Other Ailments Seen In Black Giant Schnauzers:

Breed issues that are within every giant schnauzer:

Every pure breed has its issues that go back to the foundation stock that created the breed. Giant Schnauzers are no different. There are some issues that are not something a breeder can test for that are in the genetics of EVERY black Giant Schnauzer. I have heard people say, oh I want to stay away from this or that breeder because his or her lines carry for toe cancer, heart issues, or a Seizure disorder, etc… But what those people fail to realize is that those illnesses are deep within the breed and absolutely every Giant has that in their genetics. It will show up every so often and a breeder is shocked when it does because it is so rare that it will lie dormant many generations. A breeding pair of Giants can have 100 or more perfect dogs and then have one with toe cancer, bad heart, or a seizure disorder. It is not something a breeder can breed out of the breed. If you are unlucky enough to ever have a dog that has these issues it is hopeful to at least know most issues are not life threatening to your dog if caught early on. It is best to be proactive and each time you trim your Giant’s nails take a good look at the health of the nails and toes. If something does not look right you should immediately bring it to your vet’s attention. Early treatment is the number one best way to save your dog. In the case of toe cancer the toe should be amputated and hopefully if the cancer has not metastasized the dog should live a long happy life and not even notice the missing toe. If a dog has seizures there are medications that are available to stop the seizures so your pet can live a happy long-life seizure free. As of writing this article I have not had any puppy buyers say their pup had one of these issues but I’m sure it will happen eventually because as I said it is within the foundation genetics of every giant schnauzer. The best thing a breeder can do is test for the things that are testable such as thyroid, hips, Von willbrands, eye disorders, and hip dysplasia which are also within the breed. A good breeder will also not breed two dogs together if they produce inferior puppies when it comes to health. If I ever have an issue with a breeding pair having puppies with issues I would breed those two parents to different dogs from then on and hopefully never have a puppy with an issue again from being proactive and smart on my breeding choices.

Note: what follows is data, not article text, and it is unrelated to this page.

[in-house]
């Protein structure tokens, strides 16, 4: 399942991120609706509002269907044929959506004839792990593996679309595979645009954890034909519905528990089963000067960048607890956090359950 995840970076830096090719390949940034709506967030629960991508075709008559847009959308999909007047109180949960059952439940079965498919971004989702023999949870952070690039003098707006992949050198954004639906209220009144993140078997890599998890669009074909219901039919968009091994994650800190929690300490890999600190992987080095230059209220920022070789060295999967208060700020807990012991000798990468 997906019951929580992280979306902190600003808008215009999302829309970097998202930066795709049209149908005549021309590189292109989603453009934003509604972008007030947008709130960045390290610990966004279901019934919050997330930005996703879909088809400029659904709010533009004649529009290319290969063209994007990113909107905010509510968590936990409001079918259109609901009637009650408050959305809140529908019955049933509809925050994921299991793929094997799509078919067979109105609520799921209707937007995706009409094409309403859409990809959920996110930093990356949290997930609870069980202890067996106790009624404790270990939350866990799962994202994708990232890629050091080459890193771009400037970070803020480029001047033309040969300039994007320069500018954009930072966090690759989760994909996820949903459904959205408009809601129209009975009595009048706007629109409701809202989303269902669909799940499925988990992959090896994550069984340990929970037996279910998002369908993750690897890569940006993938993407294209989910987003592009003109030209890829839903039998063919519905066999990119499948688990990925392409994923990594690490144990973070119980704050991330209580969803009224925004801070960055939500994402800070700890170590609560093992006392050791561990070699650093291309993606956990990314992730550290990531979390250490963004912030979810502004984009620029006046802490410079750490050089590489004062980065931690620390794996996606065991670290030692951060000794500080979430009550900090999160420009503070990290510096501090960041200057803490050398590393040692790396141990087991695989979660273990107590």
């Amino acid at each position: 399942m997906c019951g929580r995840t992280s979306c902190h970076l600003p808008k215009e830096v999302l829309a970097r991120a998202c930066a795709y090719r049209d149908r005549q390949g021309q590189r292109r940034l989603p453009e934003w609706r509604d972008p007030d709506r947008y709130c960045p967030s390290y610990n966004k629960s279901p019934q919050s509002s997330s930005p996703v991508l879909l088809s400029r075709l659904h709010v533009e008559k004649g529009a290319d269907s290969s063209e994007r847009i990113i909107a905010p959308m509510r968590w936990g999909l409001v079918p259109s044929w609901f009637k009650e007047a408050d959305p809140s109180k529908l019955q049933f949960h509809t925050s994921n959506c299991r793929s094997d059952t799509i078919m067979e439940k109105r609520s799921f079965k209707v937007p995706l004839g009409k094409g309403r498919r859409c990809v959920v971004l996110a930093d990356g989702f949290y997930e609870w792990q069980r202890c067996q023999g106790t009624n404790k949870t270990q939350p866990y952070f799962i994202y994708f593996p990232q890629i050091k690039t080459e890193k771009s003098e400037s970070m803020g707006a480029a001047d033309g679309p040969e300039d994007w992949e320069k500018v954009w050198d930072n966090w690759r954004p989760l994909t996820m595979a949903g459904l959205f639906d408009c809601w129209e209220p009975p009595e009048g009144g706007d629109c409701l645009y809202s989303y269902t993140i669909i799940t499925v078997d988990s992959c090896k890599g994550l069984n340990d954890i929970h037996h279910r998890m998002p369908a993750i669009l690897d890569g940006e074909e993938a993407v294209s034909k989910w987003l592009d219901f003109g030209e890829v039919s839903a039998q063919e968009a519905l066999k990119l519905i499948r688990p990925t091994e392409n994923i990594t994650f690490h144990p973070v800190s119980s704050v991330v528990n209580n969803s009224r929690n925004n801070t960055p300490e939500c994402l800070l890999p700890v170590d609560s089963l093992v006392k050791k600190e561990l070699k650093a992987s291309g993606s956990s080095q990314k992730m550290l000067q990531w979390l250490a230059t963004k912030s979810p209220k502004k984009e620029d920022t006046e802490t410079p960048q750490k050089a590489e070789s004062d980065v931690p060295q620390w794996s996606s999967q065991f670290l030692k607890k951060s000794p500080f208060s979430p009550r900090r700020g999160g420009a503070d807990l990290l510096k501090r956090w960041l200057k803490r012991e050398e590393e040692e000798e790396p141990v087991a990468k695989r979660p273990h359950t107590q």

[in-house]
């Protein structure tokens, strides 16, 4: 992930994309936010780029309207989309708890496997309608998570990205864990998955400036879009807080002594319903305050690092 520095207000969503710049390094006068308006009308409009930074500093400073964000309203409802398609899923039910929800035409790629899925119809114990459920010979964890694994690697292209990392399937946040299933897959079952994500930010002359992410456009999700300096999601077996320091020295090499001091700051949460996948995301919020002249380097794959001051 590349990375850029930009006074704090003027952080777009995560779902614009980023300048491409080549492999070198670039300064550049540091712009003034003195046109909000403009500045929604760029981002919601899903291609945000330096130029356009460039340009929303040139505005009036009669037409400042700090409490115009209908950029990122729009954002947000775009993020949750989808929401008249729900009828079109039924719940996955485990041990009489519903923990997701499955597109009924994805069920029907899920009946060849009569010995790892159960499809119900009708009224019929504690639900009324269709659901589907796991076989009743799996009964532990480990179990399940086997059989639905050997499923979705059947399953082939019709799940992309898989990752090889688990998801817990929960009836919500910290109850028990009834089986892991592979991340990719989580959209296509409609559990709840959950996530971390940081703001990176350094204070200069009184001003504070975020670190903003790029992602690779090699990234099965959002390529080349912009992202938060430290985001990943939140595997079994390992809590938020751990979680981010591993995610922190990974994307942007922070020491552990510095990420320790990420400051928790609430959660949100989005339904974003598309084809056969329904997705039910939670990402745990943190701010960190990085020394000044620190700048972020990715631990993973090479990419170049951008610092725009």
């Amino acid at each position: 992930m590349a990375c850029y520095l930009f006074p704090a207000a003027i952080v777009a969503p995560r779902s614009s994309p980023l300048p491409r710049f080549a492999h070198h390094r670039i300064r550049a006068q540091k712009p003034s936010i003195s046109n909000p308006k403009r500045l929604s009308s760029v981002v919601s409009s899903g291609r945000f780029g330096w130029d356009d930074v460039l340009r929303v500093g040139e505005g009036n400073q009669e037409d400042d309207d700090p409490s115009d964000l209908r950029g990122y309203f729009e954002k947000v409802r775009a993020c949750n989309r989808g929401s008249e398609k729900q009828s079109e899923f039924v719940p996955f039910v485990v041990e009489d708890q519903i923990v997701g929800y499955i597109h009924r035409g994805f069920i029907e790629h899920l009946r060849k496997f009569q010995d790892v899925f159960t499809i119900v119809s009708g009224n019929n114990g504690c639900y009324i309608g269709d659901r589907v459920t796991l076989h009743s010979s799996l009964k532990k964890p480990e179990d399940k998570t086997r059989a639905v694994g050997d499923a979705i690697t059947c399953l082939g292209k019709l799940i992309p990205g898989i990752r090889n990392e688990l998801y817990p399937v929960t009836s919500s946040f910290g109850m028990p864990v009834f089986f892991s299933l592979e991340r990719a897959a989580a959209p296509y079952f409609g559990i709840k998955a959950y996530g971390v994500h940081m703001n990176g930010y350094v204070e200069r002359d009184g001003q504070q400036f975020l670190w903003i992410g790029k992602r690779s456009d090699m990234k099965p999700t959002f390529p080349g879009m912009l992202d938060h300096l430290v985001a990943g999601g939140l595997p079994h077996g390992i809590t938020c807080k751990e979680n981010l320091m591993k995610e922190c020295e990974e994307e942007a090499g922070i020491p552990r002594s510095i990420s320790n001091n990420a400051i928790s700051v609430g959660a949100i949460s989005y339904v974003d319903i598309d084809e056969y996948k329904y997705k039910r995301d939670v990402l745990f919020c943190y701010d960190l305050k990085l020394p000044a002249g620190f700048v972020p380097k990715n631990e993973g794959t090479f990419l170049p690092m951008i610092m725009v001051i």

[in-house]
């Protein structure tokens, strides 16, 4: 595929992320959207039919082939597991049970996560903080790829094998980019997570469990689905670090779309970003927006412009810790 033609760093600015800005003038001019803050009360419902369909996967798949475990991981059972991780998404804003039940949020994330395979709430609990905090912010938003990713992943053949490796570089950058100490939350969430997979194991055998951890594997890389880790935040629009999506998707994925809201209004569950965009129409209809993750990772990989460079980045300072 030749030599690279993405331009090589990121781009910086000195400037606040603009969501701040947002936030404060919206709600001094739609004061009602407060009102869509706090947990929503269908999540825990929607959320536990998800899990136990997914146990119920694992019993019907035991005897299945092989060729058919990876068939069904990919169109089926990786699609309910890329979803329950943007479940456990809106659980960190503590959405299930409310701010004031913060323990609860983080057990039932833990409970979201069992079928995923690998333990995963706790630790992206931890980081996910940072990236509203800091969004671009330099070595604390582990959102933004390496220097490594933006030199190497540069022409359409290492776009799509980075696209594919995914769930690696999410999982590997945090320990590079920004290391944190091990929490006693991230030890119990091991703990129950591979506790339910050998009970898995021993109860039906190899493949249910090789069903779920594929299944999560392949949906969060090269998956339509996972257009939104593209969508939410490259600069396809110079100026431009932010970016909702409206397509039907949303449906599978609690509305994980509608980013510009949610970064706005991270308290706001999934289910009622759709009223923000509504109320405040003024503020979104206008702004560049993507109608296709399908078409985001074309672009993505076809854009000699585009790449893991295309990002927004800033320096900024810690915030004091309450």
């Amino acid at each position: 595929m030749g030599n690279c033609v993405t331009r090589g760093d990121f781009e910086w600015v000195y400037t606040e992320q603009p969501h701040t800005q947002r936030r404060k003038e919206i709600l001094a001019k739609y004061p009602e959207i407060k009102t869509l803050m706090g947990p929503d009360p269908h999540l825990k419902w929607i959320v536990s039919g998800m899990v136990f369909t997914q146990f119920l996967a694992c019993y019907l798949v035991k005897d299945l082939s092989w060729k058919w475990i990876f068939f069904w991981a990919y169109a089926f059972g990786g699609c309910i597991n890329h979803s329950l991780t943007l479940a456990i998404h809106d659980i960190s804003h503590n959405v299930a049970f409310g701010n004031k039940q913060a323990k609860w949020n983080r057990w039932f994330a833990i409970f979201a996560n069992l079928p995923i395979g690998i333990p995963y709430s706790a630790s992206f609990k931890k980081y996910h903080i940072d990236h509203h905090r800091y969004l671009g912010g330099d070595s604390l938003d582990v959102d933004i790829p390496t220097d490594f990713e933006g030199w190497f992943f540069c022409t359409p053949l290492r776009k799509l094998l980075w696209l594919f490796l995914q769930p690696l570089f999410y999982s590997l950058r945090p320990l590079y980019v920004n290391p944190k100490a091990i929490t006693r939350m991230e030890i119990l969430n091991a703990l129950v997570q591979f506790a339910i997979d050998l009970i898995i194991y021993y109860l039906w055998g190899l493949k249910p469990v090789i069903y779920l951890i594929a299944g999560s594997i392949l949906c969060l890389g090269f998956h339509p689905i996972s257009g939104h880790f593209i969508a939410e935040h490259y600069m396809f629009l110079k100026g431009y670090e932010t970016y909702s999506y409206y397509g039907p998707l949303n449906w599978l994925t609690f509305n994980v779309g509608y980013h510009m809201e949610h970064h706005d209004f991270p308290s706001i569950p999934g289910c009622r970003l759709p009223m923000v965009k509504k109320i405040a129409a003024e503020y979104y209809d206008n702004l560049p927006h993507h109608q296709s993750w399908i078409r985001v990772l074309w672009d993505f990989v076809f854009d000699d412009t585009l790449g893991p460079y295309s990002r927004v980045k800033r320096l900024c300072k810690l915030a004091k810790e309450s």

If you ever need advice or have questions you can always contact me. Tina